Mexico Becomes Top U.S. Trading Partner
As the U.S. moves away from China economically, Mexico has become the primary trade partner for the United States. This development offers insight into the potential trajectory of other Latin American countries - specifically Colombia.
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30 years ago, U.S. politicians claimed that one of the fundamental values of the new international order after the Cold War was the free market. In theory, the possibility of acquiring goods at a better price through the cost advantages of production outsourcing would increase the well-being of American society.
It was largely for this reason that China managed to join the World Trade Organization (WTO) in 2001, with the aim of achieving a beneficial and peaceful trade globalization under the leadership of the United States.
At least that was the idea. But since then, U.S. leadership has significantly changed its tune, and the new consensus is that China’s rise is a major threat to American security.
Increasingly - and especially during the presidency of Donald Trump - the U.S. has recognized the threat posed by the commercial, economic, and productive dependency on China. The Biden administration has also been promoting an active policy of ‘decoupling’ from China, especially since the end of the COVID-19 pandemic. As a result, Mexico is now the U.S.'s top trading partner, replacing China as of August of this year.
This move has major implications. For one, as we’ve mentioned before, it represents the acceleration of the ‘geofragmentation’ process currently taking place on the global political stage.
It will also have a strong impact on countries in Latin America and other developing regions. As the U.S. moves away from China economically, it will seek out allies for nearshoring and supply-chain integration, and naturally it will look to its neighbors on the American continent.
In this article, we’ll look at how we arrived at this point, what it means, and how it will affect the global landscape moving forward.
The China Question
As we mentioned, the relationship with China has substantially deteriorated in recent years. However, the influence of its economy on the world, and particularly on the United States, has grown significantly during these years of diplomatic deterioration. Between 2014 and 2022, the Chinese economy became the United States' primary trading partner, displacing Canada.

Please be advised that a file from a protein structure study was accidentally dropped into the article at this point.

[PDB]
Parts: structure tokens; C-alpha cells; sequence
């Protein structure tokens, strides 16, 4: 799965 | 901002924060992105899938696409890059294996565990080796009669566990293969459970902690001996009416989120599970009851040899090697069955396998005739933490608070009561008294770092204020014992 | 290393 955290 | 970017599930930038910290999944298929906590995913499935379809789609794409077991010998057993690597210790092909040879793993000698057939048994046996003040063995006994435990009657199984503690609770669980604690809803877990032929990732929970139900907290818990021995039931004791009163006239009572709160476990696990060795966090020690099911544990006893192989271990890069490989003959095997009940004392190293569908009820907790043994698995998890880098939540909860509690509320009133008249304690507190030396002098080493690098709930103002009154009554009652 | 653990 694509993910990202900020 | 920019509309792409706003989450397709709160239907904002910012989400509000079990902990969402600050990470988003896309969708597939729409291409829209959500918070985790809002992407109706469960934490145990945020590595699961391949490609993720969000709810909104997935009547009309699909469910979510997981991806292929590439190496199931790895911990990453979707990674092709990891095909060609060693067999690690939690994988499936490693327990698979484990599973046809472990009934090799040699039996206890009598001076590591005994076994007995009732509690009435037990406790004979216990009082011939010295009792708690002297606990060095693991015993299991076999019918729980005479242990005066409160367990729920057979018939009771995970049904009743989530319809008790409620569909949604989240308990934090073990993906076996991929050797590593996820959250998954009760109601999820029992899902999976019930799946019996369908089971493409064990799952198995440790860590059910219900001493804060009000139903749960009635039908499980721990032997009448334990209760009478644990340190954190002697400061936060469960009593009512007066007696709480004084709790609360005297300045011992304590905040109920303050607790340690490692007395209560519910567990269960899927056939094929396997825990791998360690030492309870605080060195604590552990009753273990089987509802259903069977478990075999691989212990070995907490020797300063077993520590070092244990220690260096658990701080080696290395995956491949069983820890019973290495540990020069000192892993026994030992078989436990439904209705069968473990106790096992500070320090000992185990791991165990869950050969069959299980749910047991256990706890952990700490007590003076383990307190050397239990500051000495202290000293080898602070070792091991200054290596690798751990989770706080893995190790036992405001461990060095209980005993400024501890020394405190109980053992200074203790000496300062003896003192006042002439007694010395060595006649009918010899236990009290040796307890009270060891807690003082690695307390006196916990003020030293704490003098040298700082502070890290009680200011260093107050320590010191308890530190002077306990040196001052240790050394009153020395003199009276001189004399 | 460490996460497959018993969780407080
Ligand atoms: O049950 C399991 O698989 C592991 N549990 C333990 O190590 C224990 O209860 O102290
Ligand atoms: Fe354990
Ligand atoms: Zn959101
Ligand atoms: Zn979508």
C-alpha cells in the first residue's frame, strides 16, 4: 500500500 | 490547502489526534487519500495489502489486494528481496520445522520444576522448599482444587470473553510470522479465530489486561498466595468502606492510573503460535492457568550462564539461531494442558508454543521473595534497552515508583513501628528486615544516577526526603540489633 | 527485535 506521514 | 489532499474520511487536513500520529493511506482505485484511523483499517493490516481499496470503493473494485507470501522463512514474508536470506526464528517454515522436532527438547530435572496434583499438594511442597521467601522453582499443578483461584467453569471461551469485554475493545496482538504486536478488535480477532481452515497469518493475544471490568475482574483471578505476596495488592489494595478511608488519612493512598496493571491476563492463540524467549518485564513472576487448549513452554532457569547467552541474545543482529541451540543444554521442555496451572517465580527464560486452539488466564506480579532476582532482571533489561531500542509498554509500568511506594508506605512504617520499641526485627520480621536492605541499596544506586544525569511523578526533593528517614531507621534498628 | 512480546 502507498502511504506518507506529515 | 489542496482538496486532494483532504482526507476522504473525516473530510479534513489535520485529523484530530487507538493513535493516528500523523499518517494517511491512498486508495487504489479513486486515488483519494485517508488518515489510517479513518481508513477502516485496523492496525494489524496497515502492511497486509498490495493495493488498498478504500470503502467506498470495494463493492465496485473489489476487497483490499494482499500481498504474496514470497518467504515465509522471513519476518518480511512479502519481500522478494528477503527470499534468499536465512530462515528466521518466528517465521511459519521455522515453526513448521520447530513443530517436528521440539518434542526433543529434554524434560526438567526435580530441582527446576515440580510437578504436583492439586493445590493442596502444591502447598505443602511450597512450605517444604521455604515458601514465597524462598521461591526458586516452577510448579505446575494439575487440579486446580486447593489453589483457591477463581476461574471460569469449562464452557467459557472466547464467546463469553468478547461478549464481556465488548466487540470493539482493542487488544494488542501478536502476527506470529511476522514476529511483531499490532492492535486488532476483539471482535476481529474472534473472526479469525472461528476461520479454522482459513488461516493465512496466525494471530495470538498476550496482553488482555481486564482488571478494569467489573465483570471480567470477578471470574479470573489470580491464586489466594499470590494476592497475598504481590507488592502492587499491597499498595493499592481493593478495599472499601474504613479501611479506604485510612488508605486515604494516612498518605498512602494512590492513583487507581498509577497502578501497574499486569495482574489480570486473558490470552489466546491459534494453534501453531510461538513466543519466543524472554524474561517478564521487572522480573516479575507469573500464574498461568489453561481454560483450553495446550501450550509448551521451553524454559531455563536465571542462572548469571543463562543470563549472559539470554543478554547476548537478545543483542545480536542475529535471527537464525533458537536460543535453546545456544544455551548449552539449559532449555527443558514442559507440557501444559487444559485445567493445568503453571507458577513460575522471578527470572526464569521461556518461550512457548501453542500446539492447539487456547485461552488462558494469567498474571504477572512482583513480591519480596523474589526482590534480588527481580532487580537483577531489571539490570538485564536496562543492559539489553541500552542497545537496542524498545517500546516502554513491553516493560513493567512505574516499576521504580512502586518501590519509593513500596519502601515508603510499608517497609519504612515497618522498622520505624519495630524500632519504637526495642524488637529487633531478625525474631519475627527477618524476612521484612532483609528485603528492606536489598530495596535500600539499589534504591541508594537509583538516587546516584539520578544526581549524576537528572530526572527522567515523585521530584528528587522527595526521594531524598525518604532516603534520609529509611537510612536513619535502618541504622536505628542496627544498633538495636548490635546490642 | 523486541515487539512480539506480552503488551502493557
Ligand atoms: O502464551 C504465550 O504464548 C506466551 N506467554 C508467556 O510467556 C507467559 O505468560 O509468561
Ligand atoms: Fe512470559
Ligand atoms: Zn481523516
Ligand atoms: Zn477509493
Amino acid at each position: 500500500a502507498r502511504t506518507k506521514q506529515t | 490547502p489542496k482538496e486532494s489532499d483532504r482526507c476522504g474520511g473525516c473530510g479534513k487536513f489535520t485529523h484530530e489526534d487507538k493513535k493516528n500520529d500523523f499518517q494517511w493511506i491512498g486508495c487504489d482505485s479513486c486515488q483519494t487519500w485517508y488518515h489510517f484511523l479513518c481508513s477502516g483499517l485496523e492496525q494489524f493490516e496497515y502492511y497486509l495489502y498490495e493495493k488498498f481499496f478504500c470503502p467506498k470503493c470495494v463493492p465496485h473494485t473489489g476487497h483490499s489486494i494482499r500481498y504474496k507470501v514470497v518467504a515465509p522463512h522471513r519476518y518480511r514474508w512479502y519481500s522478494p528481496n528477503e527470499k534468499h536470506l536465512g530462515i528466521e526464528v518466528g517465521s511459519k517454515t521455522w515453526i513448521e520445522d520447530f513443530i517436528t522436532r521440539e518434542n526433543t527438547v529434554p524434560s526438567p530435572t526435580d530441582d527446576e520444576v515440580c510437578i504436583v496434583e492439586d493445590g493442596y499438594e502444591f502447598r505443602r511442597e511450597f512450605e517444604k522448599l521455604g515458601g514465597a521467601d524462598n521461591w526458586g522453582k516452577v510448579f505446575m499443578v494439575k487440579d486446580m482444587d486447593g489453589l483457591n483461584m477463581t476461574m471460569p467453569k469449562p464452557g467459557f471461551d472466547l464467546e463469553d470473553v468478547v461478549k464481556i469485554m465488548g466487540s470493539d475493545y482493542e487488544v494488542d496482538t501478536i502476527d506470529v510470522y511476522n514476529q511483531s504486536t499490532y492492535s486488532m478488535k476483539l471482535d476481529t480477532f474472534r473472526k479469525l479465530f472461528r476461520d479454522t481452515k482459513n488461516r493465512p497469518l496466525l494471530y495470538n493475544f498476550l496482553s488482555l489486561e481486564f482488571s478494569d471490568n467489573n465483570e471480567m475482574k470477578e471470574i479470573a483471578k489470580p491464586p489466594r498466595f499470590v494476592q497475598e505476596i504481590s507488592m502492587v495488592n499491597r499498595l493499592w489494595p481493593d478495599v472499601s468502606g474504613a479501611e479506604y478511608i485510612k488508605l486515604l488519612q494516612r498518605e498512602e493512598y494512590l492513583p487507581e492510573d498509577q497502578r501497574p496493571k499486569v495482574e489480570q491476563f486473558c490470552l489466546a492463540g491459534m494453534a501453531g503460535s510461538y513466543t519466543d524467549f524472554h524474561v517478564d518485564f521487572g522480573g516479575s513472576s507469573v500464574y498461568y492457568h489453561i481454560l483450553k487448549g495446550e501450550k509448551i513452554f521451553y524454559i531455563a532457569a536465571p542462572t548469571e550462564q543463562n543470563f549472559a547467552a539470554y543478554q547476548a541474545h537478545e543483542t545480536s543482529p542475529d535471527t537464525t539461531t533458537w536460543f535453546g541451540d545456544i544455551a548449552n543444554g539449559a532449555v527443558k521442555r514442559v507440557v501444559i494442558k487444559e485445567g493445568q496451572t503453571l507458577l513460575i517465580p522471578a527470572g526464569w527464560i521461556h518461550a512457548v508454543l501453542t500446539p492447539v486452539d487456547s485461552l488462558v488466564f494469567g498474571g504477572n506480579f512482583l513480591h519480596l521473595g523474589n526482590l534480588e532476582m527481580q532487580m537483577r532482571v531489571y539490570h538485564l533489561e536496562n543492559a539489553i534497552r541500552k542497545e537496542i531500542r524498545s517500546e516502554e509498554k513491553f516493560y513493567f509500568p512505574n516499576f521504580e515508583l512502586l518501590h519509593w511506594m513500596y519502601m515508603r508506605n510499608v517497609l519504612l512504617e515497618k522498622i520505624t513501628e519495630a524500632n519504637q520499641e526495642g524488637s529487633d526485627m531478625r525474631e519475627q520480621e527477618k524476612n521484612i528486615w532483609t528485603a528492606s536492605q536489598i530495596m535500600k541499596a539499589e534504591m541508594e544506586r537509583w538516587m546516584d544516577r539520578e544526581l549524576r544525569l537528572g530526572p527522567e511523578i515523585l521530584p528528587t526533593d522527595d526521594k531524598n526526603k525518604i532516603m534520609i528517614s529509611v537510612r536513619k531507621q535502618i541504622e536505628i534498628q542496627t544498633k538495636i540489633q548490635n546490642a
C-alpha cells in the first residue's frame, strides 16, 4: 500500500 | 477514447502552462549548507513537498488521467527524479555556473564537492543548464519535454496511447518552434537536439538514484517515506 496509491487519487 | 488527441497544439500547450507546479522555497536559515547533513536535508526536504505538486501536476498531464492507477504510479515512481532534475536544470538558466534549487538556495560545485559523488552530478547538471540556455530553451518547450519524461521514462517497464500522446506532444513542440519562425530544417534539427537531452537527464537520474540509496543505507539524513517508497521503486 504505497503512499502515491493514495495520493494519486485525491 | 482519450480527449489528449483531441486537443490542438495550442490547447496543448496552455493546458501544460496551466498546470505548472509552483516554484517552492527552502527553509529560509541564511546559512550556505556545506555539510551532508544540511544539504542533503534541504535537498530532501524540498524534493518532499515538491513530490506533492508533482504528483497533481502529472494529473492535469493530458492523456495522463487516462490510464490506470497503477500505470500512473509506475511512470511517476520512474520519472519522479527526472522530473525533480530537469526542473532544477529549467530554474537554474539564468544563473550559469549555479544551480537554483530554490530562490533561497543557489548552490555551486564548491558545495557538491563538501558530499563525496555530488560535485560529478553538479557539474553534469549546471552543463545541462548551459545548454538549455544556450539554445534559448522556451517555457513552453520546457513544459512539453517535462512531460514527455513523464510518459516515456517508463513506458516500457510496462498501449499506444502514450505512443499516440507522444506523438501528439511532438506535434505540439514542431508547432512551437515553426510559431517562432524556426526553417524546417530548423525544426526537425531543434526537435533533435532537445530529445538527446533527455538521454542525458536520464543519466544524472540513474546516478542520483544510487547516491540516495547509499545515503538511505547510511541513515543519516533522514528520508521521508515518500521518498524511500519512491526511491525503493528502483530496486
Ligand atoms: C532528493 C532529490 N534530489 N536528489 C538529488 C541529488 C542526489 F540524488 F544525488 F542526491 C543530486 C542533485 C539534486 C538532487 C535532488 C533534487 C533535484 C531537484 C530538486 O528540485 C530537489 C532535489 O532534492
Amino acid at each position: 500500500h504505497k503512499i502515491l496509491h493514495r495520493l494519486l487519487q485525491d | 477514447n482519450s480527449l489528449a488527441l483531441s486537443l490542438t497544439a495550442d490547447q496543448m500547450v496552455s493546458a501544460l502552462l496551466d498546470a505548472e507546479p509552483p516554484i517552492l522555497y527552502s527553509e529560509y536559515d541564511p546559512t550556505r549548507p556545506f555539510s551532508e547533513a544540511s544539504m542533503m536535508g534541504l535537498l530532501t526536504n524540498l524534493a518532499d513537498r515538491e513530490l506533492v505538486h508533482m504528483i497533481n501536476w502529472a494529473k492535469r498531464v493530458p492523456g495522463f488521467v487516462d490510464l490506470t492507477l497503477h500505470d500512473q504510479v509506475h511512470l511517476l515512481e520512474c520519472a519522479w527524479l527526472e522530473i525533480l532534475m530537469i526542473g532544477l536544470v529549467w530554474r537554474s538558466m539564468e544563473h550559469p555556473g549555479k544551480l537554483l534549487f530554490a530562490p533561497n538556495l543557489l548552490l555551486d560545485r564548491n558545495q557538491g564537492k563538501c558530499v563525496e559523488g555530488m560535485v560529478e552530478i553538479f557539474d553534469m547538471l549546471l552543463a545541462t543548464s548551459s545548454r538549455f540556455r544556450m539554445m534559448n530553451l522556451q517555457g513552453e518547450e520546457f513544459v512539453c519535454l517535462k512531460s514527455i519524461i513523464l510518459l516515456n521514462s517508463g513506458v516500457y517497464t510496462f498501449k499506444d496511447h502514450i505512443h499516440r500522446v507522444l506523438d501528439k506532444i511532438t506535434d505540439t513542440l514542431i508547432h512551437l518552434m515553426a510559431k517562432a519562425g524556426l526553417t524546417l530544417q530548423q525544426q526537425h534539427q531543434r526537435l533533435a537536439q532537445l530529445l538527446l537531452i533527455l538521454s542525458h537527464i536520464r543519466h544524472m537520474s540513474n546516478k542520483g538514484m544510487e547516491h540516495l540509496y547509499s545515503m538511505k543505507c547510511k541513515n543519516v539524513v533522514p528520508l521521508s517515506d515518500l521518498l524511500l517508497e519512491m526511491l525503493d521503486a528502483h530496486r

Economists and political analysts began to raise concerns about Chinese trade practices and the substantial trade surplus that the country had gained with the U.S. in less than two decades. Specifically, industrial sectors reported numerous instances of dumping maneuvers on key industrial components that harmed North American production capacity and led to a decrease in real wages within the sector.
The 'trade war' with China largely began for these reasons. The interpretation among American elites is that China employs its economic and trade influence to strangle key sectors of the U.S. economy, such as technology and industry, where it could gain a military advantage in the long term, as noted by the Brookings Institution. A clear example of this is seen in the steel, iron, and microprocessors segments.
The COVID-19 pandemic also underscored the dependence of many Western countries on trade with China, particularly for essential goods or inputs crucial for national security. Since then, the agendas of the United States and Europe have focused on a gradual ‘decoupling’ from the Chinese economy. After all, the hegemony of the United States and the security of the Western world are at stake.
What is a possible solution to these issues facing the Western world? In our most recent report, we mentioned the existence and ongoing nature of the process of geo-economic fragmentation. There’s no doubt that the world’s major powers are placing a higher emphasis on their own security over open markets, leading to a process of deglobalization in which the focus is on trade with allied countries, and investment is encouraged within the spheres of influence of each global power.
There are many symptoms of the geoeconomic fragmentation. First, since 2008, global trade has constituted a decreasing proportion of countries' GDPs. Paradoxically, it is China that is currently seeking to enhance international trade liberalization and reduce trade barriers.